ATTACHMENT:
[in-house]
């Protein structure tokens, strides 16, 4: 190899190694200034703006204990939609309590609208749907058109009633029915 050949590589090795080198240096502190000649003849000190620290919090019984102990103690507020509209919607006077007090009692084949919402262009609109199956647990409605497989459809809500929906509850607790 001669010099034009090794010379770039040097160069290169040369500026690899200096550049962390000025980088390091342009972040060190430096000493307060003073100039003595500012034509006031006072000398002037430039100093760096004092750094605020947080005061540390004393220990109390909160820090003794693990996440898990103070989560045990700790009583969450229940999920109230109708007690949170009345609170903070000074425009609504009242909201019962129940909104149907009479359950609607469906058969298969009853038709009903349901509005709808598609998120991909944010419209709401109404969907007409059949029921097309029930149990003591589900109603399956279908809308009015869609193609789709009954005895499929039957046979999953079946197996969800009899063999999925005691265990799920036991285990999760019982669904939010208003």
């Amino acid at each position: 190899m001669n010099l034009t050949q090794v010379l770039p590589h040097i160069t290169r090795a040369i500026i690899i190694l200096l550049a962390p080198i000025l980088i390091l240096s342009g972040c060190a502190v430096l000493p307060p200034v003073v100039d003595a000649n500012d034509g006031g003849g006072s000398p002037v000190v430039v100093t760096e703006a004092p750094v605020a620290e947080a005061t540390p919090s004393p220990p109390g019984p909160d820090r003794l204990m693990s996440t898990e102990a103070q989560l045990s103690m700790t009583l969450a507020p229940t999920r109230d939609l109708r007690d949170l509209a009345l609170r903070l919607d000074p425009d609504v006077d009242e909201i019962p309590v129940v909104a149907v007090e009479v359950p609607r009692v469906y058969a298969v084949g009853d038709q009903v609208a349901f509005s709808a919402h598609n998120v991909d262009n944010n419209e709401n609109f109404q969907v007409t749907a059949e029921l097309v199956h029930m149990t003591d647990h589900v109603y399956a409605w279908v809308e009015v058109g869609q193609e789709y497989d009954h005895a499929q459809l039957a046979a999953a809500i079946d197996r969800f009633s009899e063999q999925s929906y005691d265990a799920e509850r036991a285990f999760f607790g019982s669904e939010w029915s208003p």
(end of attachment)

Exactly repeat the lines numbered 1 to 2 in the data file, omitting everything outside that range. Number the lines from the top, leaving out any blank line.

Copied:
[in-house]
């Protein structure tokens, strides 16, 4: 190899190694200034703006204990939609309590609208749907058109009633029915 050949590589090795080198240096502190000649003849000190620290919090019984102990103690507020509209919607006077007090009692084949919402262009609109199956647990409605497989459809809500929906509850607790 001669010099034009090794010379770039040097160069290169040369500026690899200096550049962390000025980088390091342009972040060190430096000493307060003073100039003595500012034509006031006072000398002037430039100093760096004092750094605020947080005061540390004393220990109390909160820090003794693990996440898990103070989560045990700790009583969450229940999920109230109708007690949170009345609170903070000074425009609504009242909201019962129940909104149907009479359950609607469906058969298969009853038709009903349901509005709808598609998120991909944010419209709401109404969907007409059949029921097309029930149990003591589900109603399956279908809308009015869609193609789709009954005895499929039957046979999953079946197996969800009899063999999925005691265990799920036991285990999760019982669904939010208003």